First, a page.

Run time: 72 mins
In Theaters: Friday 21st November 2008
Box Office USA: $81.3k
Distributed by: Oscilloscope Pictures
Contactmusic.com: 3.5 / 5
Rotten Tomatoes: 85%
Fresh: 44 Rotten: 8
IMDB: 7.3 / 10
Director: Lance Daly
Producer: Lance Daly, Macdara Kelleher
Screenwriter: Lance Daly
Starring: Kelly O'Neil as Kylie, Paul Roe as Dylan's Da
Dylan (Curry) is trying to hide from his violent dad (Roe), who turns even more brutal when Dylan stand up to him to protect his mum (Conroy). Dylan's next-door friend Kylie (O'Neill) helps him escape, and she's trying to get away from her family as well. Together they hitch a ride from a barge-driver (Bendito) down the canal into Dublin. But the streets are a bit meaner than they expected, and for everyone who helps them there's someone else who may want to do them harm.
While this is essentially a short film extended with several montage sequences, Daly directs with a sure hand, using gritty cinematography and an edgy tone to keep things moving. The black and white opening sequences in their homes are shockingly horrific, and as colour starts to filter onto the screen we feel relief that they've left the violence behind. Although the night streets are definitely not safe either. And for every light-hearted encounter or moment of liberated playfulness there's a scene of raw fear.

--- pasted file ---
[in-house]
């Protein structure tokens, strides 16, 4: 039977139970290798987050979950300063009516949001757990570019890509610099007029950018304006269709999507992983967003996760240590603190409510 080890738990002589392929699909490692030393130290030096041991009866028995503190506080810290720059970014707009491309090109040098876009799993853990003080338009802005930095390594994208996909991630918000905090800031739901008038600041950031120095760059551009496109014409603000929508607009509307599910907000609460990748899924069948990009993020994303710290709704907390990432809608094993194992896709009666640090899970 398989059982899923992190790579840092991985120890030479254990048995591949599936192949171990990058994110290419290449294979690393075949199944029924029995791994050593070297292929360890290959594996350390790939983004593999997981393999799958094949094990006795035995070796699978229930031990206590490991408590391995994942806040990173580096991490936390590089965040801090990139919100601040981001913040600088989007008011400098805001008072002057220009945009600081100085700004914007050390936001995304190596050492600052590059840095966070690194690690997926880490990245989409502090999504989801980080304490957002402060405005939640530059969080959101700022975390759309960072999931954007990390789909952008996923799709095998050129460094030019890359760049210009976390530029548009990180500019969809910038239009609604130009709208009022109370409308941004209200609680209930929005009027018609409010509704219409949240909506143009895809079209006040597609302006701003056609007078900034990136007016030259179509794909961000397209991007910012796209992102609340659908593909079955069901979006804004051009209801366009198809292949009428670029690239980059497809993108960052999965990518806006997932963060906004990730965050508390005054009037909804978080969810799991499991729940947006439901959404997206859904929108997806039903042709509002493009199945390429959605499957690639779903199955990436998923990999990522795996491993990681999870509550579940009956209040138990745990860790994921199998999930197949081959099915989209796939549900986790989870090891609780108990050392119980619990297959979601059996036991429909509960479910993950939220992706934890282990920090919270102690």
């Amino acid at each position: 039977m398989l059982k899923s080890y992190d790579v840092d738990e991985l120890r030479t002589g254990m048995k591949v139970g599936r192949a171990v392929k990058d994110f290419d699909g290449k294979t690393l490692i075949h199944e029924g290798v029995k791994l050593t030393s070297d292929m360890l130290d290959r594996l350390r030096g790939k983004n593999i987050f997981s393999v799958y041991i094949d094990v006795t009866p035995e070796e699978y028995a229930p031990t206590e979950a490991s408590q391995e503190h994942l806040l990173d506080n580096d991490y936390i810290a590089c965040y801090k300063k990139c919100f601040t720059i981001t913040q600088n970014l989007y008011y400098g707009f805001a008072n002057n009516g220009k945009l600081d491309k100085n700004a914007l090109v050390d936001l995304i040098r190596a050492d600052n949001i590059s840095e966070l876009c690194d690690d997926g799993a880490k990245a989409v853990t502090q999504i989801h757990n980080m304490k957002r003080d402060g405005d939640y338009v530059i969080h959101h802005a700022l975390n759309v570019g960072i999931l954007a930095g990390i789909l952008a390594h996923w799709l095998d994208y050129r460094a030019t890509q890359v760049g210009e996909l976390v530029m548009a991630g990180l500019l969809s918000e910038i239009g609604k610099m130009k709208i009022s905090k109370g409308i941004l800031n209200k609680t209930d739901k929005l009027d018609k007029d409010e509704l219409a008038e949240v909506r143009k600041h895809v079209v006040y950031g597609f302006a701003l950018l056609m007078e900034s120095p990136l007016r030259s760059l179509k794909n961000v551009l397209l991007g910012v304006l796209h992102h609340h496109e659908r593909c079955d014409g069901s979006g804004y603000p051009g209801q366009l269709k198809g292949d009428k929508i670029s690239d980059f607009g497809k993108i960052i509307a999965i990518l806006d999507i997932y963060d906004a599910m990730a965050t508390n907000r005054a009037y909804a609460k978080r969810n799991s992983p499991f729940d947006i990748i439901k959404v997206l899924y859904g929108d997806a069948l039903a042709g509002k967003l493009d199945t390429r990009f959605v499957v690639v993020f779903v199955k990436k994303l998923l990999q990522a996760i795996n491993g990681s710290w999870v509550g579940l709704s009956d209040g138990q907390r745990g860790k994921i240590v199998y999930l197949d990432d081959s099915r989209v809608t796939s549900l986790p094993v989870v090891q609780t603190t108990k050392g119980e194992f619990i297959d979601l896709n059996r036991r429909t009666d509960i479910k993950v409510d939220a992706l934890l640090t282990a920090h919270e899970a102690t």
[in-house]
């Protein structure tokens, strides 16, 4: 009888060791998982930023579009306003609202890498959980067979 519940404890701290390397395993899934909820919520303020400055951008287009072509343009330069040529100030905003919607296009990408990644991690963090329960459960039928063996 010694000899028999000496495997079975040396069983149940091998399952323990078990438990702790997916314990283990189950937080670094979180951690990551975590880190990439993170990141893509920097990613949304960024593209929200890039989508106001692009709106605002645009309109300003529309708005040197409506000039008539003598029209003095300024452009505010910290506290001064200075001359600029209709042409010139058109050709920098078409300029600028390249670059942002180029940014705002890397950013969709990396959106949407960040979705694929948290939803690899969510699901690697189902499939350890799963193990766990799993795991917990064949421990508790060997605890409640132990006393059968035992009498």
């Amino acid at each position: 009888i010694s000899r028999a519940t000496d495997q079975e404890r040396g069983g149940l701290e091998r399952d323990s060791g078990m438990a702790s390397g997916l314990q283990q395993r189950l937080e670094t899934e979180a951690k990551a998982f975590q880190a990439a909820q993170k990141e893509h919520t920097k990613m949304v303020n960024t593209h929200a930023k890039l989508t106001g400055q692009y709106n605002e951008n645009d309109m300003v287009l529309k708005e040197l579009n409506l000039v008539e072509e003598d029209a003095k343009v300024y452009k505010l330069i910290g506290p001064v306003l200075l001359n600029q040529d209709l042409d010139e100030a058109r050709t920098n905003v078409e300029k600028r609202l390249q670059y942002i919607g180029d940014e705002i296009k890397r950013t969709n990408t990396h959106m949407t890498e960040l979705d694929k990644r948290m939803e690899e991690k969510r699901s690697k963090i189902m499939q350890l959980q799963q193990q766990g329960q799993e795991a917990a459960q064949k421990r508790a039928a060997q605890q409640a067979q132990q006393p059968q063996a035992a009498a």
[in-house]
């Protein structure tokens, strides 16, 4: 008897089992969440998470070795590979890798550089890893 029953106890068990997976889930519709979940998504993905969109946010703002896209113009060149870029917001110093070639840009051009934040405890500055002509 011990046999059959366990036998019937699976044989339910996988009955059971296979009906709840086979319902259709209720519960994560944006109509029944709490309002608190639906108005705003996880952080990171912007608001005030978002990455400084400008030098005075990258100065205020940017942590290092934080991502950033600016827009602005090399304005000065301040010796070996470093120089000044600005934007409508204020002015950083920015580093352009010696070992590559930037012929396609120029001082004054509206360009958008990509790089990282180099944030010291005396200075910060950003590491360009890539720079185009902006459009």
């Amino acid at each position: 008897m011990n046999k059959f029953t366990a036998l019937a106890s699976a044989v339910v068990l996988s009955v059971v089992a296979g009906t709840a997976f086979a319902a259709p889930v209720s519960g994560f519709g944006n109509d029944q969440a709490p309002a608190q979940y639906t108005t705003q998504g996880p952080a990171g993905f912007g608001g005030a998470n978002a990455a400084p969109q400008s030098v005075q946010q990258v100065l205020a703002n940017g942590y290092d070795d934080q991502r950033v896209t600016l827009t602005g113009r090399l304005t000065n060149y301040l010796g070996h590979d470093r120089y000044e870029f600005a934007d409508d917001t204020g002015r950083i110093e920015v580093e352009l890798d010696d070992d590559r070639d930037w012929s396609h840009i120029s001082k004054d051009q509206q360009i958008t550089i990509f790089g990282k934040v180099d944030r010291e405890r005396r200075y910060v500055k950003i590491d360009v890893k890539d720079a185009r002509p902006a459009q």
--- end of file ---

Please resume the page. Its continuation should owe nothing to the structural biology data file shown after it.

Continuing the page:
O'Neill and Curry are bracingly natural in the roles, with their open faces and foul-mouthed but good-natured dialog. We can see the hopefulness in their eyes as they search the streets for Dylan's runaway brother. And their interaction with the people along the way bristles with humour and honesty. It all gets a little heavy-handed when a busker (Jimanez) tells Dylan about his namesake Bob, which later leads to a surreal encounter with an impersonator (Rea). But at least this gives the filmmaker an excuse to include some terrific music.
There are lots of other people who cross their paths over this Christmas night, but Daly keeps the focus extremely tight on the kids. Alongside their spark of independence, it's clear that they are children after all; they know they'll have to go home eventually, if only to get a decent meal. And for everything that happens to them, there's never a moment of sentimentality or moralising.
Which is perhaps the most remarkable thing of all.